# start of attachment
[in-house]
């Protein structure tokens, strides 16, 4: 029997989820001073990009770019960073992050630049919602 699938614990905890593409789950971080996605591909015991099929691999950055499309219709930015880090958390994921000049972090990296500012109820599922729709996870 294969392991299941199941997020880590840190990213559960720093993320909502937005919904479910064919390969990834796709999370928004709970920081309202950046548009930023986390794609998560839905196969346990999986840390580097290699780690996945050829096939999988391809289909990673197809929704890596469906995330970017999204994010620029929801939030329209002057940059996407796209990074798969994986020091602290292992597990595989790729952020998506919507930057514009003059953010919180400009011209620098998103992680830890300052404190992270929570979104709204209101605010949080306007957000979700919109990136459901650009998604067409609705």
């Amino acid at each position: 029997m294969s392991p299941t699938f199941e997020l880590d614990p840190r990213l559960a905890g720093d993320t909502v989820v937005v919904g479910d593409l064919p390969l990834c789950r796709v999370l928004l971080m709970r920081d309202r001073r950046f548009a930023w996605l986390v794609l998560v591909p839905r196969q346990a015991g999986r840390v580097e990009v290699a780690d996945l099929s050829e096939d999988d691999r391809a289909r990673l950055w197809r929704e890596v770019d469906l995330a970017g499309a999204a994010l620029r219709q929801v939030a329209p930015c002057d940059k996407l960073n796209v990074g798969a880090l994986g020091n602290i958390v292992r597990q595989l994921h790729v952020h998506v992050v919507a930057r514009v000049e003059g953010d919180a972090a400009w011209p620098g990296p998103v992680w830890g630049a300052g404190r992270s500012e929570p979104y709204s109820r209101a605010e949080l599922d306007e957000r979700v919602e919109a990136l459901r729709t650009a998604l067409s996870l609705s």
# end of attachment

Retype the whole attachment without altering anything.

[in-house]
């Protein structure tokens, strides 16, 4: 029997989820001073990009770019960073992050630049919602 699938614990905890593409789950971080996605591909015991099929691999950055499309219709930015880090958390994921000049972090990296500012109820599922729709996870 294969392991299941199941997020880590840190990213559960720093993320909502937005919904479910064919390969990834796709999370928004709970920081309202950046548009930023986390794609998560839905196969346990999986840390580097290699780690996945050829096939999988391809289909990673197809929704890596469906995330970017999204994010620029929801939030329209002057940059996407796209990074798969994986020091602290292992597990595989790729952020998506919507930057514009003059953010919180400009011209620098998103992680830890300052404190992270929570979104709204209101605010949080306007957000979700919109990136459901650009998604067409609705």
């Amino acid at each position: 029997m294969s392991p299941t699938f199941e997020l880590d614990p840190r990213l559960a905890g720093d993320t909502v989820v937005v919904g479910d593409l064919p390969l990834c789950r796709v999370l928004l971080m709970r920081d309202r001073r950046f548009a930023w996605l986390v794609l998560v591909p839905r196969q346990a015991g999986r840390v580097e990009v290699a780690d996945l099929s050829e096939d999988d691999r391809a289909r990673l950055w197809r929704e890596v770019d469906l995330a970017g499309a999204a994010l620029r219709q929801v939030a329209p930015c002057d940059k996407l960073n796209v990074g798969a880090l994986g020091n602290i958390v292992r597990q595989l994921h790729v952020h998506v992050v919507a930057r514009v000049e003059g953010d919180a972090a400009w011209p620098g990296p998103v992680w830890g630049a300052g404190r992270s500012e929570p979104y709204s109820r209101a605010e949080l599922d306007e957000r979700v919602e919109a990136l459901r729709t650009a998604l067409s996870l609705s």